locked
Delegation of Hyper-V Management Access For 2012 R2? RRS feed

  • Question

  • Instead of only the two choices of full Hyper-V Administrator with unlimited access or else no access at all, is there a way to manage fine grained control of access?

    There was for Hyper-V Server 2008 R2, but the article specifically says it is for 2008 R2 only.

    http://social.technet.microsoft.com/wiki/contents/articles/2323.hyper-v-2008-r2-delegate-access-control-and-management.aspx

    Is there an updated equivalent for what's described in that link that works with 2012 R2?

    We would like to create a Hyper-V Users security group or delegated role that allows members to open Hyper-V Manager and access VMs from the console and also create and revert snapshots for these VMs, but not be able to do things like edit the hardware properties of the VM, change network or virtual switch settings or create new VMs.

    Thursday, July 16, 2015 4:08 AM

Answers

  • AzMan itself is still available, but AzMan support for Hyper-V was indeed removed from 2012 R2. The .xml infrastructure is still there but none of it works when targeting a 2012 R2 host. I know there are at least a few posts somewhere on these forums that were started for that very reason.

    As Tim pointed out, what Microsoft wants you to do is use VMM. It's really expensive and much more difficult to work with than AzMan, but right now it's the only Microsoft-provided GUI software solution. I don't know if any third parties have waded into these waters.

    If you're a bit industrious, you can use constrained PowerShell endpoints to grant a much higher degree of control and customization than either AzMan or VMM offer. The problem, though, is that it doesn't work with Hyper-V Manager or any other pre-built GUI tool.


    Eric Siron
    Altaro Hyper-V Blog
    I am an independent blog contributor, not an Altaro employee. I am solely responsible for the content of my posts.

    • Proposed as answer by BrianEhMVP Thursday, July 16, 2015 4:44 PM
    • Marked as answer by MyGposts Saturday, July 18, 2015 11:12 PM
    Thursday, July 16, 2015 1:39 PM

All replies

  • Hi,

    It is still available on Win2012 R2

    Authorization Manager

    https://technet.microsoft.com/en-us/library/cc726036.aspx

    How to delegate access in Hyper-V

    http://blog.marcosnogueira.org/how-to-delegate-access-in-hyper-v/

    Planning for Hyper-V Security

    https://technet.microsoft.com/en-us/library/dd283088(v=ws.10).aspx


    Regards,

    Satyajit

    Please“Vote As Helpful” if you find my contribution useful or “MarkAs Answer” if it does answer your question. That will encourage me - and others - to take time out to help you.



    • Edited by Satyajit321 Thursday, July 16, 2015 5:31 AM
    Thursday, July 16, 2015 5:28 AM
  • Hi,

    It is still available on Win2012 R2

    How to delegate access in Hyper-V

    http://blog.marcosnogueira.org/how-to-delegate-access-in-hyper-v/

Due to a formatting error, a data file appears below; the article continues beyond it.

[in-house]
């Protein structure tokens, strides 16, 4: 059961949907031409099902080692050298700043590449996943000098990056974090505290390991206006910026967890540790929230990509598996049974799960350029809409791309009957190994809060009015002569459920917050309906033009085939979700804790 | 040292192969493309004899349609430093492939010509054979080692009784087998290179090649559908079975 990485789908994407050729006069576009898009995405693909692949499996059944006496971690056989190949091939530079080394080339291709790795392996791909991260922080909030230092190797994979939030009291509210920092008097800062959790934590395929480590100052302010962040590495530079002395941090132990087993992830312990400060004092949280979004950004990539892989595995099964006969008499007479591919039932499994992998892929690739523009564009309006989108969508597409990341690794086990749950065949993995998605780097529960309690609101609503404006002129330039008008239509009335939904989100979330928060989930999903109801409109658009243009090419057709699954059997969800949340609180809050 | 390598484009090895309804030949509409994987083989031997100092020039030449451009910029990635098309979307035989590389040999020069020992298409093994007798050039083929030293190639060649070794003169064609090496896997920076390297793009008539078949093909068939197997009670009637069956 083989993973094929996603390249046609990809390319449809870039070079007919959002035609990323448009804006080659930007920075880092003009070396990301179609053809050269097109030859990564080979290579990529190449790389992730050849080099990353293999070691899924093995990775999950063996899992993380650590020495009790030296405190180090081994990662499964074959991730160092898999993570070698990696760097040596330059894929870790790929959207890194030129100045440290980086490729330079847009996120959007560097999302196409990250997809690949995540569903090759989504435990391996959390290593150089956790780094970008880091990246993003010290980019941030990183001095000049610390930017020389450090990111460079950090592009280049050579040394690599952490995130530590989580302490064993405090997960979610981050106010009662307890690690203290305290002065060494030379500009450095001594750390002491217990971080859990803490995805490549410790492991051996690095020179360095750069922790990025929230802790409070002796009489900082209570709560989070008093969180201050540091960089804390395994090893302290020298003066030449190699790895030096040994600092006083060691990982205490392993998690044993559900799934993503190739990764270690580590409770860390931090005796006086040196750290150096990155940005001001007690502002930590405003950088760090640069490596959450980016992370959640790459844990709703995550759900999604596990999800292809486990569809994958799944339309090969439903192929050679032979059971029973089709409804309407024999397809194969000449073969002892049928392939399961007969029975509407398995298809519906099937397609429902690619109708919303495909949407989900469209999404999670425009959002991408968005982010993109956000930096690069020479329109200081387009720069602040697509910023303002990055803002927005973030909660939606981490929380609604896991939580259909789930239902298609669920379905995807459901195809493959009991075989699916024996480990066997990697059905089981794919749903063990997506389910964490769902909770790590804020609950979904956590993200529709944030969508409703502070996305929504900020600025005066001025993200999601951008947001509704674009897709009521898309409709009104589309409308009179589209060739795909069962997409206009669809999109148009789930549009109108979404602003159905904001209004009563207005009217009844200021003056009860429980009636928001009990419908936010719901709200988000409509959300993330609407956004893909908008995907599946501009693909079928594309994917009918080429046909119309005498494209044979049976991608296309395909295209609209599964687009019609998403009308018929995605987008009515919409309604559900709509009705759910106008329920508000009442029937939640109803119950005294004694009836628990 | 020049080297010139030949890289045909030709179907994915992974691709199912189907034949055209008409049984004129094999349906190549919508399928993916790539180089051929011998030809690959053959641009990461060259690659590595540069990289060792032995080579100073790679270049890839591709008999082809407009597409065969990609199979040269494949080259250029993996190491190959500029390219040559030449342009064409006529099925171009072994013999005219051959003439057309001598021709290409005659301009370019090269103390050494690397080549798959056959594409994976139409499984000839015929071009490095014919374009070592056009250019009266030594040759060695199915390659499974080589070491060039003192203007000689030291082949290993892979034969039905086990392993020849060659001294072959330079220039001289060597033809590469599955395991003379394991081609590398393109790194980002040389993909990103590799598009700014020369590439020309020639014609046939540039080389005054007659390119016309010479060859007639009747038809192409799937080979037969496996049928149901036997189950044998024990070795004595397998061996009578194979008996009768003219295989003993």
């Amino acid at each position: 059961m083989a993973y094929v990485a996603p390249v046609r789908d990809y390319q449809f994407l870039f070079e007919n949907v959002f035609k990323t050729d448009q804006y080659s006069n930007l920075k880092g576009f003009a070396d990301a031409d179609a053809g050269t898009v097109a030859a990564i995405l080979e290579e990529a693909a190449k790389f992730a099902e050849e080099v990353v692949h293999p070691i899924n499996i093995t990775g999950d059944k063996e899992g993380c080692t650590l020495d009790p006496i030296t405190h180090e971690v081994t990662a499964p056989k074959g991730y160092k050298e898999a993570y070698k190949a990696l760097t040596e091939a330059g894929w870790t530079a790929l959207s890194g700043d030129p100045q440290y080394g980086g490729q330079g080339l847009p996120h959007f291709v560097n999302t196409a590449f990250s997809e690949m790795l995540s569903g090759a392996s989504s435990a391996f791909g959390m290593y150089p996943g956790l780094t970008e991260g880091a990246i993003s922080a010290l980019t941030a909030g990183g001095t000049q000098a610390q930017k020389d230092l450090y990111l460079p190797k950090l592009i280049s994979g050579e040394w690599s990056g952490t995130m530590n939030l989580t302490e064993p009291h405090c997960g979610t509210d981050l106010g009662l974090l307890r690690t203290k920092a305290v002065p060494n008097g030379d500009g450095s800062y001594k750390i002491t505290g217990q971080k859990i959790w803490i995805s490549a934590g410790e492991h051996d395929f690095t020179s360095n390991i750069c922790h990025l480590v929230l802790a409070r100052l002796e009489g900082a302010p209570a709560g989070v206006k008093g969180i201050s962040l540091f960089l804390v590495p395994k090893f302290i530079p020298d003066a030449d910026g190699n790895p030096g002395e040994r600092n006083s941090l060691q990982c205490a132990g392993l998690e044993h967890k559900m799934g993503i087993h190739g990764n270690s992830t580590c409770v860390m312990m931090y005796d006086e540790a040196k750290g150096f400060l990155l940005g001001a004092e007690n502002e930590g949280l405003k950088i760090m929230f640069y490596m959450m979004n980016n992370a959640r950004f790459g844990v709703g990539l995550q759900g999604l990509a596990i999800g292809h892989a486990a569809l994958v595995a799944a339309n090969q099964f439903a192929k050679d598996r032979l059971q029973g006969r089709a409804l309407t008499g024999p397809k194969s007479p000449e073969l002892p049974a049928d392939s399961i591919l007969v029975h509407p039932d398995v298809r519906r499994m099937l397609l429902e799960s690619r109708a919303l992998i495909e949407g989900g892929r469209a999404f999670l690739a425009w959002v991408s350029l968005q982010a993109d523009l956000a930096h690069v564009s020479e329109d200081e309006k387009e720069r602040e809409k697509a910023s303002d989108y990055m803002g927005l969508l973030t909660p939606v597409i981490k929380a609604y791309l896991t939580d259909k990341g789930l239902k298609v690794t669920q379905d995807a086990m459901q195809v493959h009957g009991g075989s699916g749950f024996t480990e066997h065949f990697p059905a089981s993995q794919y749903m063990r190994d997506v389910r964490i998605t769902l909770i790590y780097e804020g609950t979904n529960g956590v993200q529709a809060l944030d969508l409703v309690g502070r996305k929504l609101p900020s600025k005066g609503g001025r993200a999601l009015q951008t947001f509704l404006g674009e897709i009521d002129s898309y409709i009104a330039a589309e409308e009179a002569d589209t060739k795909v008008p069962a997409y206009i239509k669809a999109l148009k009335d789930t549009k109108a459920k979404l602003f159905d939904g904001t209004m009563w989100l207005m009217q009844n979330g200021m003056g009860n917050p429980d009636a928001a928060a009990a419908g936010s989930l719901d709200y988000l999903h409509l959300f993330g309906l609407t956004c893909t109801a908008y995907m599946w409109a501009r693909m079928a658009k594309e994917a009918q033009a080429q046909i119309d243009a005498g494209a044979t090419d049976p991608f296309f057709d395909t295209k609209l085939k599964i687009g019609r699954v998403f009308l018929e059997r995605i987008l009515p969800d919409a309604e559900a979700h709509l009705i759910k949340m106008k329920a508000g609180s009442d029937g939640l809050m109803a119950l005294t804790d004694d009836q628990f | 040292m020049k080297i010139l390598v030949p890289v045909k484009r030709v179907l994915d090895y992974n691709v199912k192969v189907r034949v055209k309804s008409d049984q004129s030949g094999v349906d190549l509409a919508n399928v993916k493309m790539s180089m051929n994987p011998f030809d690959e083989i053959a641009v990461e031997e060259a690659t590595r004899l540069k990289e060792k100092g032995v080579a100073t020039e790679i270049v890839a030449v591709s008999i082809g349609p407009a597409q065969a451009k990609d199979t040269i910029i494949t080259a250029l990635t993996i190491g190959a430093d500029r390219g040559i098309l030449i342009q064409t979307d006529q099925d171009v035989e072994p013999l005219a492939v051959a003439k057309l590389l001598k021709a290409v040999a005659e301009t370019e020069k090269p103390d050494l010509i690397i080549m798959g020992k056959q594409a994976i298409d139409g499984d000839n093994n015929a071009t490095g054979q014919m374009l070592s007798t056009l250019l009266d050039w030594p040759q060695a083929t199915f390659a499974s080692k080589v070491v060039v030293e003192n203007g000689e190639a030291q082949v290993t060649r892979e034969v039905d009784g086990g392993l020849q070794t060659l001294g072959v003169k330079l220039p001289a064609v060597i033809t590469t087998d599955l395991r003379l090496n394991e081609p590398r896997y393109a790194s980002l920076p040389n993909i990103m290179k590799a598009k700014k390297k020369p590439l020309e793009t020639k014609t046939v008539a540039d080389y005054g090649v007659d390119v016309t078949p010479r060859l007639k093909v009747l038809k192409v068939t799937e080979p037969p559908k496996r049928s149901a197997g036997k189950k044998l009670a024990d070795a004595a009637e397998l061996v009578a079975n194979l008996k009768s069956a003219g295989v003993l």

Regards,

    Satyajit

    Please“Vote As Helpful” if you find my contribution useful or “MarkAs Answer” if it does answer your question. That will encourage me - and others - to take time out to help you.

    Looks like that blog has a lot of false information.
    Thursday, July 16, 2015 5:32 AM
  • Hi,

    Please check my updated post. Which part do you think is false.


    Regards,

    Satyajit

    Please“Vote As Helpful” if you find my contribution useful or “MarkAs Answer” if it does answer your question. That will encourage me - and others - to take time out to help you.


    • Edited by Satyajit321 Thursday, July 16, 2015 6:18 AM
    Thursday, July 16, 2015 6:18 AM
  • Azman has been deprecated.  It is still there, but it is not supposed to be used.

    "Which part do you think is false?" Starting in step 9 of Marcos' blog, things start going awry.  He is describing how things worked in 2008, not how they work in 2012.  When you try to specify a new role, you have the option to create another Administrator role.  Then on that role, instead of selecting the tasks you want the role to have, you need to remove the tasks you do not want to grant.

    I have not tried creating a second, less 'admin' administrator role to know if things still work the same.  They should because azman is deprecated and not removed.  (Deprecated means that it is still there in this release but do not expect it in 2016.  This gives you time to move away from the technology because it won't be there in the future.)  However, the Microsoft approved way of delegating different tasks has moved from azman to Virtual Machine Manager.


    . : | : . : | : . tim

    • Proposed as answer by BrianEhMVP Thursday, July 16, 2015 4:44 PM
    Thursday, July 16, 2015 1:22 PM
  • AzMan itself is still available, but AzMan support for Hyper-V was indeed removed from 2012 R2. The .xml infrastructure is still there but none of it works when targeting a 2012 R2 host. I know there are at least a few posts somewhere on these forums that were started for that very reason.

    As Tim pointed out, what Microsoft wants you to do is use VMM. It's really expensive and much more difficult to work with than AzMan, but right now it's the only Microsoft-provided GUI software solution. I don't know if any third parties have waded into these waters.